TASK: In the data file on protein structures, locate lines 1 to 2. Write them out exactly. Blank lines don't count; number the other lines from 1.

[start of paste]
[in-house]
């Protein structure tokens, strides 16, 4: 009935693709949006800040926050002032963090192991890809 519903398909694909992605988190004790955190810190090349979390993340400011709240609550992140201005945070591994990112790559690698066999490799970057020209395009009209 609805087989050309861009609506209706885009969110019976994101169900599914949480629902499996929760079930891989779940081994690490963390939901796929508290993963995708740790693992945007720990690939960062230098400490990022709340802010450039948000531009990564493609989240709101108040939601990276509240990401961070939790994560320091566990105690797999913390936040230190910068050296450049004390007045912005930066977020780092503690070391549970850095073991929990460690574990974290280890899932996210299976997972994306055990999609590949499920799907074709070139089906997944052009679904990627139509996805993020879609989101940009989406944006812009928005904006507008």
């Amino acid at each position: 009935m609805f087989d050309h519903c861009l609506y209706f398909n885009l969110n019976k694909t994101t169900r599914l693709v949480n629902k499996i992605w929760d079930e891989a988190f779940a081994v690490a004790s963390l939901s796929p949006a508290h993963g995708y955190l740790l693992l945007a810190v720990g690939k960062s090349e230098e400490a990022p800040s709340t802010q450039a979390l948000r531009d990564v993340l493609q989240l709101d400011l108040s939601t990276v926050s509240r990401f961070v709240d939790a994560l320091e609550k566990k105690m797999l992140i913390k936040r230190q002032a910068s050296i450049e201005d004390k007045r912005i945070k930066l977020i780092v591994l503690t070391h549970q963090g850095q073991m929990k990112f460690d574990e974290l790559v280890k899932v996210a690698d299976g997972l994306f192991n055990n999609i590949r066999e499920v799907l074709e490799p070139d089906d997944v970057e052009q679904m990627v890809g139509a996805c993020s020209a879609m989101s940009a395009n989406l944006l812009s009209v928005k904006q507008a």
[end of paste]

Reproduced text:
[in-house]
């Protein structure tokens, strides 16, 4: 009935693709949006800040926050002032963090192991890809 519903398909694909992605988190004790955190810190090349979390993340400011709240609550992140201005945070591994990112790559690698066999490799970057020209395009009209 609805087989050309861009609506209706885009969110019976994101169900599914949480629902499996929760079930891989779940081994690490963390939901796929508290993963995708740790693992945007720990690939960062230098400490990022709340802010450039948000531009990564493609989240709101108040939601990276509240990401961070939790994560320091566990105690797999913390936040230190910068050296450049004390007045912005930066977020780092503690070391549970850095073991929990460690574990974290280890899932996210299976997972994306055990999609590949499920799907074709070139089906997944052009679904990627139509996805993020879609989101940009989406944006812009928005904006507008």